GREEN LIGHT: The koala plan of management for Kings Forest has been approved.
GREEN LIGHT: The koala plan of management for Kings Forest has been approved. John McCutcheon

Kings Forest plan for koalas approved - with conditions

A CONTROVERSIAL koala plan for the Kings Forest estate has been approved with conditions by the NSW Independent Planning Commission.

It's a big win for koala activists, who say they have won "everything they were fighting for" after a nine-year battle with developer Leda Holdings, owned by Gold Coast billionaire Bob Ell.

During an IPC meeting at Kingscliff in March, animal activists turned out in force to protest against the fourth proposed modification to the koala plan of management.

More than 20 activists spoke out again the proposed changes, with most concerned about three modifications - fencing around a golf course, a lack of koala underpasses and securing 27h of koala food trees.

During the meeting, Team Koala president Jenny Hayes told the IPC committee a modification request by the developer to place a fence around a golf course and remove a wildlife corridor was "suicidal" for the Tweed Coast koalas, which needed the area as a buffer zone to move from one place to another.

 

Jenny Hayes with a Koala at Currumbin Wildlife Sanctuary. 
Photo: Blainey Woodham / Daily News
Team Koala president Jenny Hayes with a Koala at Currumbin Wildlife Sanctuary. Blainey Woodham

Ms Hayes said 27ha of koala food trees needed to be planted before construction began, calling it "absolutely vital".

Leda Holdings had proposed using a financial offset to avoid planting the trees due to a lack of space.

But in a determination handed down by the IPC, it approved the plan with conditions, concluding "the current obligation to physically plant out 27ha of koala food trees should be maintained" and "planting needs to occur prior to construction".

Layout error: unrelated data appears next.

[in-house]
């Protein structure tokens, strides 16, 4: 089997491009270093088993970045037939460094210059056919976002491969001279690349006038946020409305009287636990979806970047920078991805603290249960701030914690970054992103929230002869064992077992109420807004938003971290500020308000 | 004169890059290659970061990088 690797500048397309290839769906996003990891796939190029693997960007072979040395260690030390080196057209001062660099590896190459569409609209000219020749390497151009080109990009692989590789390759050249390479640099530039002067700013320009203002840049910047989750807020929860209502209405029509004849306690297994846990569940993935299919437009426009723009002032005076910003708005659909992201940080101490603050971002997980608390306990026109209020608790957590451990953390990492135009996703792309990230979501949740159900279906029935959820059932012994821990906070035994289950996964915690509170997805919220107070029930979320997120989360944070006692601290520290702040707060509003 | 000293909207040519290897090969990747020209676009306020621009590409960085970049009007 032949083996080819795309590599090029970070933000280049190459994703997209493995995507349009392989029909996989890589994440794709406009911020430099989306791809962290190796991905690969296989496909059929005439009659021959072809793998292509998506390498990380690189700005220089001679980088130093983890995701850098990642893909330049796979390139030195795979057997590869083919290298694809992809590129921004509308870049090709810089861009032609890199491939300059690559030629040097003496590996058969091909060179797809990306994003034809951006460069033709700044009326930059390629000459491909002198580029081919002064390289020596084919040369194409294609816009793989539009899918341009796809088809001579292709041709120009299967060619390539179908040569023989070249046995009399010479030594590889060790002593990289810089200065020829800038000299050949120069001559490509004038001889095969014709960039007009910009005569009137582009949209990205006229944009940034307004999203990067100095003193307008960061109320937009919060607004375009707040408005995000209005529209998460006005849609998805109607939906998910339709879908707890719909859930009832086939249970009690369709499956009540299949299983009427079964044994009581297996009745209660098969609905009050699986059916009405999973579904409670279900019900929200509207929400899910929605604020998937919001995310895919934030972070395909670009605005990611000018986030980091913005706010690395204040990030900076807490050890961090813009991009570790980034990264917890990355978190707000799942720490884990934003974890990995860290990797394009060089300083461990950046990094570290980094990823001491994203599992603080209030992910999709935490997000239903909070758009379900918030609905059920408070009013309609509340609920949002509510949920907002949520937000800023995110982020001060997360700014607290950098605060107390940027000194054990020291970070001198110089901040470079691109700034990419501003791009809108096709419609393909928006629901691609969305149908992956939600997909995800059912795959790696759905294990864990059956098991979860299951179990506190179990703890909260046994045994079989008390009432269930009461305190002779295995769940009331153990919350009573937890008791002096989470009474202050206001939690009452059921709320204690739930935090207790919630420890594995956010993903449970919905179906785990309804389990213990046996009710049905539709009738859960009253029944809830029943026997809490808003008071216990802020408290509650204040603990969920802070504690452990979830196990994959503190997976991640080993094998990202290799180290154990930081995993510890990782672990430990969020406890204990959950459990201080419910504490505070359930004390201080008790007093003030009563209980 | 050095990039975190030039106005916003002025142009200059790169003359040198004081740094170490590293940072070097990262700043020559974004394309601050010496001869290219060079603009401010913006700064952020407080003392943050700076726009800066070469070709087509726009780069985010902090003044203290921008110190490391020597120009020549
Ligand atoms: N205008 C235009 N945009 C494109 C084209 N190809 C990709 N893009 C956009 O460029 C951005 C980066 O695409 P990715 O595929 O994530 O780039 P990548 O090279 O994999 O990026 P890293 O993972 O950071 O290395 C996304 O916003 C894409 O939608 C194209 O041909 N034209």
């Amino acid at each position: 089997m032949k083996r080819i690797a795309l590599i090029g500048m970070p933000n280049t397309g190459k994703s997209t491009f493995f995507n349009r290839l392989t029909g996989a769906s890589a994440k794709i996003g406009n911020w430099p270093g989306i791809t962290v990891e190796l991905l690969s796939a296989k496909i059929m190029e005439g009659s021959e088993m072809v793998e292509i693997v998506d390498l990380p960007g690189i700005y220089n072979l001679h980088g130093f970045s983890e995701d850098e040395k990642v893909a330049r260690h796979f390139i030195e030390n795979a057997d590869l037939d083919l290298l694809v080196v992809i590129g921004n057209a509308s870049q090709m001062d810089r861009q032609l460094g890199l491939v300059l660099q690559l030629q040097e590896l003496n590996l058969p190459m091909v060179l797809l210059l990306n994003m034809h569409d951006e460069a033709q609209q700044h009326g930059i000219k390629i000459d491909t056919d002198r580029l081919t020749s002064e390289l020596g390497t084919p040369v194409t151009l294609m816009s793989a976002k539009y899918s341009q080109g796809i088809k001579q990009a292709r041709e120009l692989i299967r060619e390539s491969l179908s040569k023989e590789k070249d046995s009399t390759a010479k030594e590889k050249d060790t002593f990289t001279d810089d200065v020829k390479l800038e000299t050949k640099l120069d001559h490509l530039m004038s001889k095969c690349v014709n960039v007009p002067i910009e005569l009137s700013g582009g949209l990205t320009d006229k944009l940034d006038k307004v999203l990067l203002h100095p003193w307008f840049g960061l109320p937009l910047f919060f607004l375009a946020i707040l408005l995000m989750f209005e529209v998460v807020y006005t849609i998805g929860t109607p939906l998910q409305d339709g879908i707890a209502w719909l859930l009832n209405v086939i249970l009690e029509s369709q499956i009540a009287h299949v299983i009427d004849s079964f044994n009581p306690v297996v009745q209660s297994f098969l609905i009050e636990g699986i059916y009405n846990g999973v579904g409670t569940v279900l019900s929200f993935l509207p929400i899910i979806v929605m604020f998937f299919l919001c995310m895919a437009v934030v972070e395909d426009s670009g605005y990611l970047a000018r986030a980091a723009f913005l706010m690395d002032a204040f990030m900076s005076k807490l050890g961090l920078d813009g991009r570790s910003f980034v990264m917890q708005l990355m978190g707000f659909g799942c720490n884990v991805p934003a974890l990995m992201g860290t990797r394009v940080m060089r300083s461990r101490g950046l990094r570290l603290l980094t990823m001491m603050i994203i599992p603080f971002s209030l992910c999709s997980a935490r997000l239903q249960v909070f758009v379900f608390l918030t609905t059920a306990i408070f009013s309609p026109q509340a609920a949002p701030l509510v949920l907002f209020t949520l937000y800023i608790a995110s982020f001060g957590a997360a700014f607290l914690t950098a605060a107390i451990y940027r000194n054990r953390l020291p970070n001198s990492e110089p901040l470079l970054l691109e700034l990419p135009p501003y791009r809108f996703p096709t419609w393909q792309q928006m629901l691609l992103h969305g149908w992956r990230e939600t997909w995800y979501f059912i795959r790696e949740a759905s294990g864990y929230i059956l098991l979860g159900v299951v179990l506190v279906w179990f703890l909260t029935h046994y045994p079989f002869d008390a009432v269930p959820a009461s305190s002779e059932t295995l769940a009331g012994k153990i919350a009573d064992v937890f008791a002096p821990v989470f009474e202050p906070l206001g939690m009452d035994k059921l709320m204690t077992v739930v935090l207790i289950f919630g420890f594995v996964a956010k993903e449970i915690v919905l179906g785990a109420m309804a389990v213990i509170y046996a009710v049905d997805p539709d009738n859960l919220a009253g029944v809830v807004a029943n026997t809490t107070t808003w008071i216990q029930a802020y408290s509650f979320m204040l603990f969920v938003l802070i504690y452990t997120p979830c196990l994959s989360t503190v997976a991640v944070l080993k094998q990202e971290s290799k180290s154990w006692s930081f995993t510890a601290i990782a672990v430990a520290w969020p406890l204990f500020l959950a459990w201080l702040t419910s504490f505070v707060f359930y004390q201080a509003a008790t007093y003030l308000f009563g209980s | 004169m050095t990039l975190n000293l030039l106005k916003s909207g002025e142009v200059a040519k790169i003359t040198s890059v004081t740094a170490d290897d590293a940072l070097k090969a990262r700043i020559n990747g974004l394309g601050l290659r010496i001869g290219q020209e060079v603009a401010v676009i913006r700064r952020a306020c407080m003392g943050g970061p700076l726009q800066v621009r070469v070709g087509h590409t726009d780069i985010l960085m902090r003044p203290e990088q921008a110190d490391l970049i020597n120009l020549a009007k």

The report also stated "the golf course should function as an ecological buffer and the fencing should separate the golf course".

The determination ruled an "adaptive management approach" must be used when building underpasses to "ensure koala connectivity at all times".

Team Koala president Jenny Hayes told the Tweed Daily News the approved plan was a powerful showing of what a community could do when it banded together.

"We've got everything we wanted and I want to thank everyone for their support, including Team Koala members, the Independent Planning Commission for making a good decision and the NSW State Government for seeing what was right and just," she said.

"The real victory here is for the Tweed Coast koalas and the people of the Tweed, a huge diversity of people have shown how the Tweed community can come together and get the best possible outcome."

Mrs Hayes said showings of support by non-animal activists such as the Surfrider Foundation Australia, local church groups and ratepayer associations, among others, was "heart-warming" and played a massive role in the outcome.

"The really special thing about it is all the newcomers that want to help, it's not just the old-timers, it's people who have just arrived and said you've got Tweed Coast koalas on the brink of extinction, what can we do to help?" she said.

"We've really got something special here."

Developer Leda Holdings was contacted for comment.